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Expert Comment: French Presidential Elections

French Flag Wednesday 25 April 2012

Professor Bill Jones, Department of Politics, History, Media and Communications

Europe offers some strange variations in its political complexion. In the wake of the world financial crisis we saw a swing to the right in Spain, the UK, plus Italy and Greece. The September 2011 election in Denmark registered a solitary victory for the left, but in Scandinavia, Finland and elsewhere, the far right seems to have enjoyed a substantial surge.

All these tendencies are discernible to a degree in the French presidential elections, the first round of which takes place on 22nd April, with the second round between the resultant two leading candidates the 6th May.

Nicholas Sarkozy defeated Segolene Royale in 2007, 53%-47%, a comfortable win but scarcely a landslide. Born of a Hungarian aristocrat and a Greek-Jewish- French mother, the diminutive ‘Sarko’ has proved an unusual president, being derided as publicity seeking (he married a former model, Carla Bruni), excessively populist (especially on racial issues) and of questionable judgement (for example on economic policy).  He has nevertheless sought to champion France’s role in the world, leading the NATO action to help topple Gaddafi in Libya. Having won some respect from this action, he has subsequently slipped badly in the polls.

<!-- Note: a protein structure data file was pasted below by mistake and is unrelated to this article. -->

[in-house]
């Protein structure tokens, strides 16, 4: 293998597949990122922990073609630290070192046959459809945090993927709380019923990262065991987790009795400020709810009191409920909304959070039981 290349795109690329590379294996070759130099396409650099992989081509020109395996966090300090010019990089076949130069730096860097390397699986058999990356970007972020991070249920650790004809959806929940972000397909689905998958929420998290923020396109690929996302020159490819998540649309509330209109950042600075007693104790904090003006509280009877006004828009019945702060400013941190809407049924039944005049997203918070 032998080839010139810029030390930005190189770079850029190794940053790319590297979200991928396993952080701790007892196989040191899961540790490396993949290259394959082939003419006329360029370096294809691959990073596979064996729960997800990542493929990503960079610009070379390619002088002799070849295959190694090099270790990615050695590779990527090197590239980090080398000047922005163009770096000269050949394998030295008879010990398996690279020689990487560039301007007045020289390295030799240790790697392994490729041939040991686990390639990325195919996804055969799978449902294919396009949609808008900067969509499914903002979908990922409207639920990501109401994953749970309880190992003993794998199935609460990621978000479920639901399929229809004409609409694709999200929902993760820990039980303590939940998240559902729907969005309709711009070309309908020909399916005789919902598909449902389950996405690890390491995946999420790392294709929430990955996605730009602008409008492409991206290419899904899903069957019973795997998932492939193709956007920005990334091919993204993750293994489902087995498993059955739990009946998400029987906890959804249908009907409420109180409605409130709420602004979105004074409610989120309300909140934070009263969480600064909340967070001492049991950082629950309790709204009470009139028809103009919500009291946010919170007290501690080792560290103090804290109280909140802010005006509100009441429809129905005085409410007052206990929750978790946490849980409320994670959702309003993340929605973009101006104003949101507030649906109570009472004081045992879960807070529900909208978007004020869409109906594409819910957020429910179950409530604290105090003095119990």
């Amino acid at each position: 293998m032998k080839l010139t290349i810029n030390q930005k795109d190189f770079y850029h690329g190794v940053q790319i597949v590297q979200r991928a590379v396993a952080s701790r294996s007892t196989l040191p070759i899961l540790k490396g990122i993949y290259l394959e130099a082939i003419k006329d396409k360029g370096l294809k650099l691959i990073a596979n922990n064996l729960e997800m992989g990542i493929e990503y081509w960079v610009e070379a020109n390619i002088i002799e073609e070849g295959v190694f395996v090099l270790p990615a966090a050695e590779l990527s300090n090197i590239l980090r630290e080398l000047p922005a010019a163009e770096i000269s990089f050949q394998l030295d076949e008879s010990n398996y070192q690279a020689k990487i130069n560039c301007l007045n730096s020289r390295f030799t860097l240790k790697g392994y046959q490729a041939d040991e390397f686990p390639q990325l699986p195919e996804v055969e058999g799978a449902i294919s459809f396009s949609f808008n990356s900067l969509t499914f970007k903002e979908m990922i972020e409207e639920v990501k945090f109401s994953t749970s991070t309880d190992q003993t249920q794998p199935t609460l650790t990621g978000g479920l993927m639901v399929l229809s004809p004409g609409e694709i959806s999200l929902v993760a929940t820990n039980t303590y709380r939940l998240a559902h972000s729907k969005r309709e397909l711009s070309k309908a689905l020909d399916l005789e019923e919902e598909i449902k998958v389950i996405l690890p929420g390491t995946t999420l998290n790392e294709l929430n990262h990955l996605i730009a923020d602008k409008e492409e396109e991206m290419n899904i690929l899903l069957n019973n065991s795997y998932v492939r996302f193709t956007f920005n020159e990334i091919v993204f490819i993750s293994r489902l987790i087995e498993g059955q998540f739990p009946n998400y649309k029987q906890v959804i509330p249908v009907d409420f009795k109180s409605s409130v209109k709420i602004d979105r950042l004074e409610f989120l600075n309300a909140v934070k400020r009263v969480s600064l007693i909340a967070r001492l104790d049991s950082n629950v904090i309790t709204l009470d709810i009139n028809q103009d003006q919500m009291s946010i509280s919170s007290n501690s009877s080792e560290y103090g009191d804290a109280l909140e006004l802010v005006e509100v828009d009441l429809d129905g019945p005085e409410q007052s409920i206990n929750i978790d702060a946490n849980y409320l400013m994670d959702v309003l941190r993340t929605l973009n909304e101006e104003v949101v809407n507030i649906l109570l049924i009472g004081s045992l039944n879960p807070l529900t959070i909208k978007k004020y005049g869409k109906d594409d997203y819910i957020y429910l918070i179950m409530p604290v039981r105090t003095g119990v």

His opponents on 22nd April include the socialist Francois Hollande, plus the far left’s Jean-Luc Melenchon and the far right’s Marine Le Pen. Hollande, who proposes a 75% tax rate for incomes over £1m and 45% on those over £150,000 plus a 20-1 ratio for bosses in relation to average pay, is level pegging with Sarkozy for the first round but once the minor candidates are eliminated he enjoys a 10% lead over the incumbent for the second round. Most betting people would consider it a shoo-in for the left this time, but Sarko is a resourceful and energetic campaigner, assuring Obama in a broadcast conversation: ‘We will win Mr Obama, you and me together’.

The final week of the campaign is likely to see the gloves come off, certainly regarding the far left and far right candidates (Melenchon has called le Pen ‘a filthy beast, spitting hatred’) as well as the main players.

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